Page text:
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Just one day after Ocean City Mayor Jay Gillian gave the green light to beach lovers and opened the city’s beaches, he officially opened the Boardwalk on Monday to strollers, joggers and others who make the resort’s 2.5-mile-long wooden promenade a staple to spring and summer enjoyment. Police Chief Jay Prettyman said everything was going well and it appeared people were keeping a safe distance from each other and adhering to other guidelines.
Maria Ricci said coming down to Ocean City to enjoy the beach with her husband, Dave, and their 8-year-old son, Vincenzo, was particularly special on Sunday. It wasn’t just that it was Mother’s Day, but it was that the beaches in the community, were just reopened the day before, after some of the COVID-19 restrictions were lifted. The Riccis, who are from Vineland and have a vacation home on the Ocean City bay, were also delighted to take their boat out. “We are excited to be on the beach. This is definitely the best Mother’s Day. The sun is shining. It is a wonderful day,” Maria, a teacher, said. For Vincenzo, it was also a way to get out in the fresh air, on a breezy day in the upper 50s to low 60s. “Even if we can’t use all of the amenities because a lot is still closed, at least Vincenzo is out and not on an Ipad,” David Ricci, a firefighter in Vineland said. “We can go out for a drive together to Ocean City. We are safe. You couldn’t ask for a better day.” The Riccis were like so many other families who took advantage of the soft-opening of Ocean City on Sunday. Neighboring towns, such as Sea Isle City and Upper Township, also opened this weekend. The Boardwalk was still officially closed Sunday, and was only to be used as an access to the beaches. Walking, jogging, surfing, and fishing are permitted but no sunbathing, or large gatherings...
Ocean City celebrated Martin Z. Mollusk Day on Saturday and yes, folks, the crustacean indeed saw his shadow, which means summer is on its way a week early. Although the annual event did not take place at its traditional location on the beach, which was closed until Saturday afternoon as part of a prolonged shutdown to prevent the spread of COVID-19, the city's mollusk mascot came through with the early prediction, as he has done for 47 years.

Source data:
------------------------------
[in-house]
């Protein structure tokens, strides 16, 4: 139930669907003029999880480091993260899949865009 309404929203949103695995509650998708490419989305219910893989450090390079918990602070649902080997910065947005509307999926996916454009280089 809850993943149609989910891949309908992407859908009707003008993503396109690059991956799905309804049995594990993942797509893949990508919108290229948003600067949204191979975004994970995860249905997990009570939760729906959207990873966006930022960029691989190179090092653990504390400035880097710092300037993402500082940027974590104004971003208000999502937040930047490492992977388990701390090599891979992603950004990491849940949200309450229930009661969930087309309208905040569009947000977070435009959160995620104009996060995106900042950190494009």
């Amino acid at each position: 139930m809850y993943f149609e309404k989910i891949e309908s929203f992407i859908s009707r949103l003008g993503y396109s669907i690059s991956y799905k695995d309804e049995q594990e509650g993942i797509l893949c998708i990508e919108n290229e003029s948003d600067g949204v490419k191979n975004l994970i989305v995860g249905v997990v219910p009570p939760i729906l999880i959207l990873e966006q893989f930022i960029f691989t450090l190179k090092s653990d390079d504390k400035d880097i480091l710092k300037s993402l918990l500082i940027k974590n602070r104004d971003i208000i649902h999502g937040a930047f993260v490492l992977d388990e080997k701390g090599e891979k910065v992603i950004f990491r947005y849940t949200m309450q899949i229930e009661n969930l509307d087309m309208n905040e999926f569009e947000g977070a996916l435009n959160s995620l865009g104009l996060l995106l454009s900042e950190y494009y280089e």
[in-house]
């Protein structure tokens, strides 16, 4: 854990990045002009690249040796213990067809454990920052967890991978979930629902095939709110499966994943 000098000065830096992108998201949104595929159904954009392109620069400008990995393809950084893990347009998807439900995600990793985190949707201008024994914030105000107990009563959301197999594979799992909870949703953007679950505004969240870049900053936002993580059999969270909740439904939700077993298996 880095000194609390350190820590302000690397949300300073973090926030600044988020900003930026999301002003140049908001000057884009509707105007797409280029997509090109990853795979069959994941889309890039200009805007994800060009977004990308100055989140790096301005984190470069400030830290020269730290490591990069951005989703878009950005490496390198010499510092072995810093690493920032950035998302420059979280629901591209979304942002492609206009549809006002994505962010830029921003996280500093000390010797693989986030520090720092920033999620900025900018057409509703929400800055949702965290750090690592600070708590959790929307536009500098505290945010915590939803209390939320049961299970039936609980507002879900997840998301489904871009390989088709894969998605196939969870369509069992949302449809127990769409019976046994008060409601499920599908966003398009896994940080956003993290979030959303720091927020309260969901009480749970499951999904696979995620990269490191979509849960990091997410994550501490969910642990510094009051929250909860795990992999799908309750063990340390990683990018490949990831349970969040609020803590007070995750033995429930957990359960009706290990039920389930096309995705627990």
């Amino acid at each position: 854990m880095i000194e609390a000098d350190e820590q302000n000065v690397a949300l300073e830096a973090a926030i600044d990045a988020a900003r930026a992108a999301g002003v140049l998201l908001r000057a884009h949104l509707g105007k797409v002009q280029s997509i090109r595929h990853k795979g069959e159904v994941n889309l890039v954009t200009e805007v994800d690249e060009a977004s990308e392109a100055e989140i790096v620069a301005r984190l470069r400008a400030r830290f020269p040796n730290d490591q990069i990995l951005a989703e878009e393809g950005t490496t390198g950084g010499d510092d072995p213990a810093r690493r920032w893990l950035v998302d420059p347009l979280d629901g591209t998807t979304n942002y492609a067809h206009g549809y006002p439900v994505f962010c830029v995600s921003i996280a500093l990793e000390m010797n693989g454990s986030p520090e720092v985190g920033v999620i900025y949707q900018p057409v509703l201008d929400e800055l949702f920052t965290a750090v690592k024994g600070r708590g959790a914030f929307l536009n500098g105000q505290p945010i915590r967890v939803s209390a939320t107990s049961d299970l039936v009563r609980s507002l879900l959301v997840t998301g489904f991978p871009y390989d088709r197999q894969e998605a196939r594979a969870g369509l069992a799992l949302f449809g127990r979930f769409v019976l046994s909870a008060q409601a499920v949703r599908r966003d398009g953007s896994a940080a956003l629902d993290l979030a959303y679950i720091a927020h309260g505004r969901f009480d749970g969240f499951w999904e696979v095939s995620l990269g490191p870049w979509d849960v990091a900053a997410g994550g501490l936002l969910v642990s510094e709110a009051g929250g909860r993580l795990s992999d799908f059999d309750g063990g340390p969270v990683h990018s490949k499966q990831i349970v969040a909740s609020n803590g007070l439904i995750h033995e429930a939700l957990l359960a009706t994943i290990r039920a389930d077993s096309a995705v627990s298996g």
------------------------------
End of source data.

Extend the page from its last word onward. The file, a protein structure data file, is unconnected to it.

The Ocean City municipal election is just days away. And with an unprecedented pandemic shifting everything to mail-in ballots, the candidates' priorities and how they campaigned also changed. In a time where strict social distancing has to be adhered to in an effort to lessen the COVID-19 spread, the campaign messages were not through the traditional knocking on doors or the meet-and-greets at the local businesses. The five candidates offered their views on what they believe matters most to the residents in their specific wards. They each presented what they think matters most to residents in the shore community, at a time when the tourism industry and the economic landscape of the community are a concern amid the outbreak.
City Council passed a resolution on Tuesday that extends the grace period to pay quarterly taxes to June 1 from May 10, in an effort to help property owners who are struggling in the wake of the coronavirus pandemic.
The Ocean City Parent Teacher Association has had to find creative ways to reach out to the school community to express gratitude for the work of the educators on behalf of the students. This week is Teacher Appreciation Week but with COVID-19 forcing the continued shutdown of schools, the PTA needed a new plan. “The PTA always celebrated Teacher Appreciation Week with luncheons at each school and the district office. We do coffee and snack carts throughout the week with gifts and obviously we can’t do it,” PTA President Jocelyn Palaganas pointed out. With the shift to online learning in March and the statewide shutdown of schools to continue social distancing amid the pandemic, Palaganas had to find an alternative way to express gratitude toward the teachers in the district. The PTA, through funds raised throughout the school year, purchased items to put into gift bags for each of the 93 teachers at the primary and intermediate schools.
Gov. Phil Murphy announced Monday that New Jersey's schools would remain closed in the wake of the COVID-19 pandemic for the protection of students, faculty and families. In the meantime, Ocean City Superintendent of Schools Dr. Kathleen Taylor said that students would continue with their online learning.
By the end of 2020, Ocean City's Sports & Civic Center at Sixth Street and the Boardwalk will be renovated. A new exterior, an addition and amenities are planned to create a more attractive space for athletic and other events, city officials said. On April 23, City Council approved a $3.2 million contract, the lowest out of six competing bids, to Capri Construction Co. Inc. based in Vineland. According to the resolution, other work includes the demolition and reconstruction of existing bathrooms, office areas, windows, a new vestibule area, storage, and concessions space.
This was the day that they took off their masks and gloves and put on their bathing suits, shorts and sandals. Saturday was a liberating experience for people tired of being cooped up for the past six weeks adhering to social distancing restrictions amid the COVID-19 pandemic. Beachgoers and boaters crowded into Corson’s Inlet State Park in Ocean City to enjoy a warm day in May and a time to almost forget that the country is in the midst of an unprecedented pandemic.